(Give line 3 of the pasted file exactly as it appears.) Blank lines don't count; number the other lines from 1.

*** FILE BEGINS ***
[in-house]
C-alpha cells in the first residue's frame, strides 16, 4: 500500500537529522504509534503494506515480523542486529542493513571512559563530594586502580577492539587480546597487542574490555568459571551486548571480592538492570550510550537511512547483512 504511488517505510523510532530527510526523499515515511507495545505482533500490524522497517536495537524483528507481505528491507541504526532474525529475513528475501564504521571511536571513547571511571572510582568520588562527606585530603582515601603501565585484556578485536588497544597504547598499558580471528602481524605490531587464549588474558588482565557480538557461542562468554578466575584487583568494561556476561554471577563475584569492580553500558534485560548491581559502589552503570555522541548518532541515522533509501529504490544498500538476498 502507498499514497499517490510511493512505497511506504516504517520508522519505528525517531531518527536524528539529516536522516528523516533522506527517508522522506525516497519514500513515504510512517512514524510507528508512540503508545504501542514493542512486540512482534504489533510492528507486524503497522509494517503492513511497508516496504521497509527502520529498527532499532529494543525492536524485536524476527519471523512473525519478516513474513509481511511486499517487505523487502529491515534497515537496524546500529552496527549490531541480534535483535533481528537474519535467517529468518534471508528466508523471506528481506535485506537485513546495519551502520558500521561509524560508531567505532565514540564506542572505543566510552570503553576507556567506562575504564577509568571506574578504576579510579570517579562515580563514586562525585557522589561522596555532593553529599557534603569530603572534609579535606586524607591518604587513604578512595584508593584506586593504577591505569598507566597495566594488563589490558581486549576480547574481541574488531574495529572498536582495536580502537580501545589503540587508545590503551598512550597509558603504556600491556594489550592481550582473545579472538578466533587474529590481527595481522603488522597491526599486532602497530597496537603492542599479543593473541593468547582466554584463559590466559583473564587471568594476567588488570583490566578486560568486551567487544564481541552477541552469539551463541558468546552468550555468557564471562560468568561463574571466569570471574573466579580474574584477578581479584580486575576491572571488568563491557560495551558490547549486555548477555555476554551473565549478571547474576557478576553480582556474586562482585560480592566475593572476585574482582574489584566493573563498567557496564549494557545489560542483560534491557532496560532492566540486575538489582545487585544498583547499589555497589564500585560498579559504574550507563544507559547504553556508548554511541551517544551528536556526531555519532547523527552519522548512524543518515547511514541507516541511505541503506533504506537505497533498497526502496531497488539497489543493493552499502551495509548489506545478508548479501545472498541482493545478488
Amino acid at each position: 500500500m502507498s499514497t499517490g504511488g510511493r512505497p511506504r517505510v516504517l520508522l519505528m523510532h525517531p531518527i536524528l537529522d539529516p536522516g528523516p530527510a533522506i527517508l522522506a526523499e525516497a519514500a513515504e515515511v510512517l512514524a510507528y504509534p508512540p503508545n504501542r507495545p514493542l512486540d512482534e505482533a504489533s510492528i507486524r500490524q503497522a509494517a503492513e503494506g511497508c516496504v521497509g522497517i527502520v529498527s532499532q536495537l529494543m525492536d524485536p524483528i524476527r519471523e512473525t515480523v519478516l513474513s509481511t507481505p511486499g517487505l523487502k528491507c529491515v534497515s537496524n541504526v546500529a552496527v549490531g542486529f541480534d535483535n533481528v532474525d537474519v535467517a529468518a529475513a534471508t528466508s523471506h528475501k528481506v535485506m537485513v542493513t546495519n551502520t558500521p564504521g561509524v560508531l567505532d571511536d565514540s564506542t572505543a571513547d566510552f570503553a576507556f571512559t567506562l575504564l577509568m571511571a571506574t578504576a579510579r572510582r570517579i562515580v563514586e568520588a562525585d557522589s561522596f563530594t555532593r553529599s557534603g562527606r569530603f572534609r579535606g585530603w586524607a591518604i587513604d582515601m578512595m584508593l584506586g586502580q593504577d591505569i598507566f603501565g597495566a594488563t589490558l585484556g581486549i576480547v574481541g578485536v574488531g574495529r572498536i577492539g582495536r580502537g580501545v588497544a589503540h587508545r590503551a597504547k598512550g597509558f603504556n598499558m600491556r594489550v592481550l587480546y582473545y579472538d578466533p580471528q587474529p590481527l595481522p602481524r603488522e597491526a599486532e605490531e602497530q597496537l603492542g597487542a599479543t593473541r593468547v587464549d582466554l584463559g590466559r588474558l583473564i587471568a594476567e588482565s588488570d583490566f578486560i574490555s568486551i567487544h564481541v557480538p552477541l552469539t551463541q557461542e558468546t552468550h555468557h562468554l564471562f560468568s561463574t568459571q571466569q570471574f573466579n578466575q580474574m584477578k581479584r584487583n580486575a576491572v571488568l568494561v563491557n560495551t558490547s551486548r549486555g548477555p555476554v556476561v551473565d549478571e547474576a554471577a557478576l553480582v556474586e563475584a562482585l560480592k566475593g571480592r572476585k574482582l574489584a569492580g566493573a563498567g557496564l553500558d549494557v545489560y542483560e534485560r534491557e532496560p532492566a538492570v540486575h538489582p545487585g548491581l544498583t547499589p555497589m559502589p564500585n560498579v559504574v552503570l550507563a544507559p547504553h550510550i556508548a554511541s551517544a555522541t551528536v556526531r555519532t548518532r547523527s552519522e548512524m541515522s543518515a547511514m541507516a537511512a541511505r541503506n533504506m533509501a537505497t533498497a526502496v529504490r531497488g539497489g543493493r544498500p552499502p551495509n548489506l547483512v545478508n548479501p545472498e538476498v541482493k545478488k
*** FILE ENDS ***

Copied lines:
Amino acid at each position: 500500500m502507498s499514497t499517490g504511488g510511493r512505497p511506504r517505510v516504517l520508522l519505528m523510532h525517531p531518527i536524528l537529522d539529516p536522516g528523516p530527510a533522506i527517508l522522506a526523499e525516497a519514500a513515504e515515511v510512517l512514524a510507528y504509534p508512540p503508545n504501542r507495545p514493542l512486540d512482534e505482533a504489533s510492528i507486524r500490524q503497522a509494517a503492513e503494506g511497508c516496504v521497509g522497517i527502520v529498527s532499532q536495537l529494543m525492536d524485536p524483528i524476527r519471523e512473525t515480523v519478516l513474513s509481511t507481505p511486499g517487505l523487502k528491507c529491515v534497515s537496524n541504526v546500529a552496527v549490531g542486529f541480534d535483535n533481528v532474525d537474519v535467517a529468518a529475513a534471508t528466508s523471506h528475501k528481506v535485506m537485513v542493513t546495519n551502520t558500521p564504521g561509524v560508531l567505532d571511536d565514540s564506542t572505543a571513547d566510552f570503553a576507556f571512559t567506562l575504564l577509568m571511571a571506574t578504576a579510579r572510582r570517579i562515580v563514586e568520588a562525585d557522589s561522596f563530594t555532593r553529599s557534603g562527606r569530603f572534609r579535606g585530603w586524607a591518604i587513604d582515601m578512595m584508593l584506586g586502580q593504577d591505569i598507566f603501565g597495566a594488563t589490558l585484556g581486549i576480547v574481541g578485536v574488531g574495529r572498536i577492539g582495536r580502537g580501545v588497544a589503540h587508545r590503551a597504547k598512550g597509558f603504556n598499558m600491556r594489550v592481550l587480546y582473545y579472538d578466533p580471528q587474529p590481527l595481522p602481524r603488522e597491526a599486532e605490531e602497530q597496537l603492542g597487542a599479543t593473541r593468547v587464549d582466554l584463559g590466559r588474558l583473564i587471568a594476567e588482565s588488570d583490566f578486560i574490555s568486551i567487544h564481541v557480538p552477541l552469539t551463541q557461542e558468546t552468550h555468557h562468554l564471562f560468568s561463574t568459571q571466569q570471574f573466579n578466575q580474574m584477578k581479584r584487583n580486575a576491572v571488568l568494561v563491557n560495551t558490547s551486548r549486555g548477555p555476554v556476561v551473565d549478571e547474576a554471577a557478576l553480582v556474586e563475584a562482585l560480592k566475593g571480592r572476585k574482582l574489584a569492580g566493573a563498567g557496564l553500558d549494557v545489560y542483560e534485560r534491557e532496560p532492566a538492570v540486575h538489582p545487585g548491581l544498583t547499589p555497589m559502589p564500585n560498579v559504574v552503570l550507563a544507559p547504553h550510550i556508548a554511541s551517544a555522541t551528536v556526531r555519532t548518532r547523527s552519522e548512524m541515522s543518515a547511514m541507516a537511512a541511505r541503506n533504506m533509501a537505497t533498497a526502496v529504490r531497488g539497489g543493493r544498500p552499502p551495509n548489506l547483512v545478508n548479501p545472498e538476498v541482493k545478488k